Dealing with Duality, Star Trek-style
When it comes to reconciling conflicting identities, Spock showed the world how you can do so and prosper.
By Andy Winder, BYU
Imagine that you hold two identities close to you and both define who you are.
Without either of them, you wouldn’t be yourself anymore, and life would lose its meaning. Yet imagine that you feel like both are so strongly polarized against each other that, sometimes, you feel like you must lose one to preserve the other. Imagine that this feeling tears you apart, every day.
Belonging to the LGBT community as a member of the Church of Jesus Christ of Latter-Day Saints (commonly known as Mormons) sometimes feels like fighting a losing battle.
The LDS church is one that teaches to love all of its members regardless of sexual orientation or gender identity, but queer members often feel like their membership does not want them there. The two communities can easily feel like water and oil: Separate and mixed by sheer force against nature, and even then only fleetingly.
Coming out as transgender put me at a crossroads between my religious and gender identity. Both were incredibly important to me. To lose one would be to lose who I am. Life would lose purpose. Yet the more I came to terms with my identity as a trans man, the less I understood how the religious culture I had grown up in could still be a part of my life.
Over the past year, however, I have learned that holding the two identities near to me doesn’t negate either. If anything, their opposition enriches both, and allows me to experience a world that is so much more meaningful than it would be with only one. What allowed for this change of heart? If I’m being honest, I wouldn’t be comfortable as an LGBT Mormon without the influence of Star Trek.
Perhaps I should add a third identity to the two contrasting ones: I am also a Trekkie. I was fifteen when I first watched Star Trek. From the beginning, I was enamored. I had just moved three hundred miles away from my hometown and felt much like the crew of the Starship Enterprise: Exploring new terrain with adventures both wonderful and terrible awaiting each day.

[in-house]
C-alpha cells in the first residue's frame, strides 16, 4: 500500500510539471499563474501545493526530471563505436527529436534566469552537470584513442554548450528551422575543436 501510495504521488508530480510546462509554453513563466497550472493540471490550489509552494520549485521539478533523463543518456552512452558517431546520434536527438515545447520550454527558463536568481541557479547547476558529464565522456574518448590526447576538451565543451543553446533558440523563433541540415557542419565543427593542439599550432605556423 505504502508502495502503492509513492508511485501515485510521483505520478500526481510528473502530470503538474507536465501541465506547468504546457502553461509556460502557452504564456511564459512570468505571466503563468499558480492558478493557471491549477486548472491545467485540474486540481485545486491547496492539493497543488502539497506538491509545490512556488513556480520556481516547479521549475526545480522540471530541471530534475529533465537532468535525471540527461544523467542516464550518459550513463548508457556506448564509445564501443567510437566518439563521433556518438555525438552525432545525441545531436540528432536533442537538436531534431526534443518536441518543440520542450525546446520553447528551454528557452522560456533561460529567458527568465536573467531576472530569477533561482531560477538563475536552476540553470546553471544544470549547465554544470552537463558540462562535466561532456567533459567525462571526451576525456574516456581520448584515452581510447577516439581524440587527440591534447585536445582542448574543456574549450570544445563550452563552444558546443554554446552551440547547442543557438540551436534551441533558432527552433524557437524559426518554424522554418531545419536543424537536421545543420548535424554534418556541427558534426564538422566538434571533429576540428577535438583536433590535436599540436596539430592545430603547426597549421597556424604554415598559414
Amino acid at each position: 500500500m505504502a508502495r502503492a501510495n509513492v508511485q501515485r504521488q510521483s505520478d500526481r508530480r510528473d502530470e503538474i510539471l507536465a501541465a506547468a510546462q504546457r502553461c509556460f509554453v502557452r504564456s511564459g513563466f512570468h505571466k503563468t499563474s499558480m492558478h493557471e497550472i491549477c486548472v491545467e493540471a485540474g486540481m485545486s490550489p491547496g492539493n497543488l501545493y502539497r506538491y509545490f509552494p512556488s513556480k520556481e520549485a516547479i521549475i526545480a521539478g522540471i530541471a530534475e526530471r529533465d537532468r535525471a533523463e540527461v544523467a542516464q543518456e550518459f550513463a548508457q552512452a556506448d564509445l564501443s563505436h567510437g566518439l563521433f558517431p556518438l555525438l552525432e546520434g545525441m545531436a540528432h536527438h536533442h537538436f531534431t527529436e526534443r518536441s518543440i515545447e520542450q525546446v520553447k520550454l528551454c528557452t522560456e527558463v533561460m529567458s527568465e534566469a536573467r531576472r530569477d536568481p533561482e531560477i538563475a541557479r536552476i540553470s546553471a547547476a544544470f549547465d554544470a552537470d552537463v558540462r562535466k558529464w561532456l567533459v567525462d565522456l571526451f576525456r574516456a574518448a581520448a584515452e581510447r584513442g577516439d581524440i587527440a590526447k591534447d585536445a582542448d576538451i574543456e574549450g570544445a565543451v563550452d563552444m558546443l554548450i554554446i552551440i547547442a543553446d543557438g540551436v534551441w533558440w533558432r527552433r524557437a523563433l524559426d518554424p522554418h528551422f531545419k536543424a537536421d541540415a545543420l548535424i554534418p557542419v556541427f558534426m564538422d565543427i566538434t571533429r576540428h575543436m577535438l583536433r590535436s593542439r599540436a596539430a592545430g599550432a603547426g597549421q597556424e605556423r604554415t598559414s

What I loved most were the characters. Their complexity made them feel so human even when from alien planets. I especially loved Spock, the half-human, half-Vulcan first officer whose balance between logic and emotion intrigued me. As the years passed and I came to terms with being a transgender Mormon, I began to appreciate Spock for other reasons. Through him, I found a way to appreciate both parts of my identity without viewing one as useless or less important.
If you’re unfamiliar with Star Trek, Spock is known as the “child of two worlds.” He belongs to and identifies as Vulcan, an alien species that values logic and control over emotions in all things, but he is also half-human. Because of this, he experiences powerful emotions that are harder to control. Spock’s emotions cause him to recognize that, though he culturally identifies as a Vulcan, there are parts of him that are undeniably human.
In the beginning of the series, Spock is constantly at war with his two halves and feels compelled to suppress his human half, because his genetics set him apart from other Vulcans and often isolates him. When he feels emotion and cannot control it, he feels shame because emotions remind him that though he is a part of two cultures, he will never fully belong to either.
I have felt this shame. Having grown up a Mormon, I was raised in a church that is still working to understand LGBT members. Though the doctrine teaches to love all people, its membership can sometimes be wary of accepting queer members into the layfolk. Being LGBT in the church means feeling out of place, like the only way to fit in is to repress who you are, though doing so is about as unnatural as denying yourself feeling.
Yet as the series progresses, so does Spock in integrating his two identities. He learns to accept that there are parts of him that are undeniably human and that, rather than being a hindrance, they can help him accomplish feats that only he could do. He uses his emotion to develop intimate relationships, and his experience as an outsider to bring tolerance and empathy to the worlds he comes in contact with. What makes him different becomes his greatest gift.
As a transgender Mormon, I’m no longer trying to integrate myself into one culture.
To identify as solely Mormon means to ignore the broad worldview that being on the LGBT spectrum has given me. To identify as only LGBT would be to deny my culture, my heritage and my faith. Would life be worthwhile without either? I don’t think so.
Like logic and emotion, being transgender and Christian both give me an understanding that may be a little different sometimes, but is worthwhile nonetheless. Being LGBT has helped me understand the importance of loving others for who they are. Being Mormon has given me the insight that all people have tremendous worth. I try to remember what each half has taught me, and seek connection between the two rather than opposition.
In a letter to a young woman who struggled fitting in as biracial in 1968, Leonard Nimoy advised her and anyone else who feels caught between two identities, “Not everyone will like me. But there will be those who will accept me just for who I am.”
When I attend church and LGBT support groups, I try to remember this. I remember Spock. I remember that what defines us is not our circumstances, but how we use them to promote love and acceptance. In this, I no longer feel shame as an LGBT Mormon. There is nothing else I would rather be.